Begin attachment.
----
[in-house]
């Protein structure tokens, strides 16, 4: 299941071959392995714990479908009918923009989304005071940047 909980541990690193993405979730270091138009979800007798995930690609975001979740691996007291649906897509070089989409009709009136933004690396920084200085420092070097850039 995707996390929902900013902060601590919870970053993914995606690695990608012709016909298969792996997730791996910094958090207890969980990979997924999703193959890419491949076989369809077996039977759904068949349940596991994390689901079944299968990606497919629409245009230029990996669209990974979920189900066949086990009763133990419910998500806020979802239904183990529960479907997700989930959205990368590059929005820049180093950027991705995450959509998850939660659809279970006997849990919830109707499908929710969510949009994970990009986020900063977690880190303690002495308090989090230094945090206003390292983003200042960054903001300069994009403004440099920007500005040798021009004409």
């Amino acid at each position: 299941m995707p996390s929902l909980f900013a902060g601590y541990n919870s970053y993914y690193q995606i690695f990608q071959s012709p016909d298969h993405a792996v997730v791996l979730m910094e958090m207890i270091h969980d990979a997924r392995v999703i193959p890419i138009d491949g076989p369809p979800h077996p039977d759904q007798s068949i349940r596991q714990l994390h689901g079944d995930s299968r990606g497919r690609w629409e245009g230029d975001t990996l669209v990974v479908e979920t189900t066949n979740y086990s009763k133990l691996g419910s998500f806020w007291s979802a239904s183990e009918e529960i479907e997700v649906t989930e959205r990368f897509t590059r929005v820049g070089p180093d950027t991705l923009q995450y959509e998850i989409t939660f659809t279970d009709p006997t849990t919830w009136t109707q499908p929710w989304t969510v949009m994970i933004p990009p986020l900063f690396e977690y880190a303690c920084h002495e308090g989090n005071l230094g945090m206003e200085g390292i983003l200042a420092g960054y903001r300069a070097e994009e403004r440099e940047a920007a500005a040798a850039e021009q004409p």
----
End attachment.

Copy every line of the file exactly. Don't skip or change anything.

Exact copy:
[in-house]
């Protein structure tokens, strides 16, 4: 299941071959392995714990479908009918923009989304005071940047 909980541990690193993405979730270091138009979800007798995930690609975001979740691996007291649906897509070089989409009709009136933004690396920084200085420092070097850039 995707996390929902900013902060601590919870970053993914995606690695990608012709016909298969792996997730791996910094958090207890969980990979997924999703193959890419491949076989369809077996039977759904068949349940596991994390689901079944299968990606497919629409245009230029990996669209990974979920189900066949086990009763133990419910998500806020979802239904183990529960479907997700989930959205990368590059929005820049180093950027991705995450959509998850939660659809279970006997849990919830109707499908929710969510949009994970990009986020900063977690880190303690002495308090989090230094945090206003390292983003200042960054903001300069994009403004440099920007500005040798021009004409």
């Amino acid at each position: 299941m995707p996390s929902l909980f900013a902060g601590y541990n919870s970053y993914y690193q995606i690695f990608q071959s012709p016909d298969h993405a792996v997730v791996l979730m910094e958090m207890i270091h969980d990979a997924r392995v999703i193959p890419i138009d491949g076989p369809p979800h077996p039977d759904q007798s068949i349940r596991q714990l994390h689901g079944d995930s299968r990606g497919r690609w629409e245009g230029d975001t990996l669209v990974v479908e979920t189900t066949n979740y086990s009763k133990l691996g419910s998500f806020w007291s979802a239904s183990e009918e529960i479907e997700v649906t989930e959205r990368f897509t590059r929005v820049g070089p180093d950027t991705l923009q995450y959509e998850i989409t939660f659809t279970d009709p006997t849990t919830w009136t109707q499908p929710w989304t969510v949009m994970i933004p990009p986020l900063f690396e977690y880190a303690c920084h002495e308090g989090n005071l230094g945090m206003e200085g390292i983003l200042a420092g960054y903001r300069a070097e994009e403004r440099e940047a920007a500005a040798a850039e021009q004409p």